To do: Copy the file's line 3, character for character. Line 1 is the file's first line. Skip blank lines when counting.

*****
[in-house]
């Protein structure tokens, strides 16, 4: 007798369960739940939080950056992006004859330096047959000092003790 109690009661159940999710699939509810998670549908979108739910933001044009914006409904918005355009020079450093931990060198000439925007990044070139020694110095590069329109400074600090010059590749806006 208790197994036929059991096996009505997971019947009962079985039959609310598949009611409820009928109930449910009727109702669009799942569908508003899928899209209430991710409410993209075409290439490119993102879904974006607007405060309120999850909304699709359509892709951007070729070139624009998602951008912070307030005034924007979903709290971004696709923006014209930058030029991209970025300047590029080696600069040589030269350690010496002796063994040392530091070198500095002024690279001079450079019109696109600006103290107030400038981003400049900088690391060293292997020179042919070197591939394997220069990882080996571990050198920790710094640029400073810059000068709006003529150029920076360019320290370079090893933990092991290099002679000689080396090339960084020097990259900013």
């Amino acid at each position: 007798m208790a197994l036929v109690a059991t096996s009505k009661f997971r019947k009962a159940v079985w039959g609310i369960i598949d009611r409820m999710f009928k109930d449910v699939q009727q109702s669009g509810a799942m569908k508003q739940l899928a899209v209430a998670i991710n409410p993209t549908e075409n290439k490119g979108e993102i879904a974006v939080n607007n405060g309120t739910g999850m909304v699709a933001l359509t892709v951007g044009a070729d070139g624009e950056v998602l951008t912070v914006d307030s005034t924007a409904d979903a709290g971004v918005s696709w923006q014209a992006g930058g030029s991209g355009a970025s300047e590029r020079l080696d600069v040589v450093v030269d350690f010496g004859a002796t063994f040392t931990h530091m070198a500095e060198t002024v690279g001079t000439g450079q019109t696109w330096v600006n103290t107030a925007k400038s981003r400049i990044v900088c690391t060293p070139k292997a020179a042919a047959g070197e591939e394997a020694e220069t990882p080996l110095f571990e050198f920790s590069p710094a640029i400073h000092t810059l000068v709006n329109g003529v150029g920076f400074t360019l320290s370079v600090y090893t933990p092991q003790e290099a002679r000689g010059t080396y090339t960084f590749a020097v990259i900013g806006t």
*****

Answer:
């Amino acid at each position: 007798m208790a197994l036929v109690a059991t096996s009505k009661f997971r019947k009962a159940v079985w039959g609310i369960i598949d009611r409820m999710f009928k109930d449910v699939q009727q109702s669009g509810a799942m569908k508003q739940l899928a899209v209430a998670i991710n409410p993209t549908e075409n290439k490119g979108e993102i879904a974006v939080n607007n405060g309120t739910g999850m909304v699709a933001l359509t892709v951007g044009a070729d070139g624009e950056v998602l951008t912070v914006d307030s005034t924007a409904d979903a709290g971004v918005s696709w923006q014209a992006g930058g030029s991209g355009a970025s300047e590029r020079l080696d600069v040589v450093v030269d350690f010496g004859a002796t063994f040392t931990h530091m070198a500095e060198t002024v690279g001079t000439g450079q019109t696109w330096v600006n103290t107030a925007k400038s981003r400049i990044v900088c690391t060293p070139k292997a020179a042919a047959g070197e591939e394997a020694e220069t990882p080996l110095f571990e050198f920790s590069p710094a640029i400073h000092t810059l000068v709006n329109g003529v150029g920076f400074t360019l320290s370079v600090y090893t933990p092991q003790e290099a002679r000689g010059t080396y090339t960084f590749a020097v990259i900013g806006t």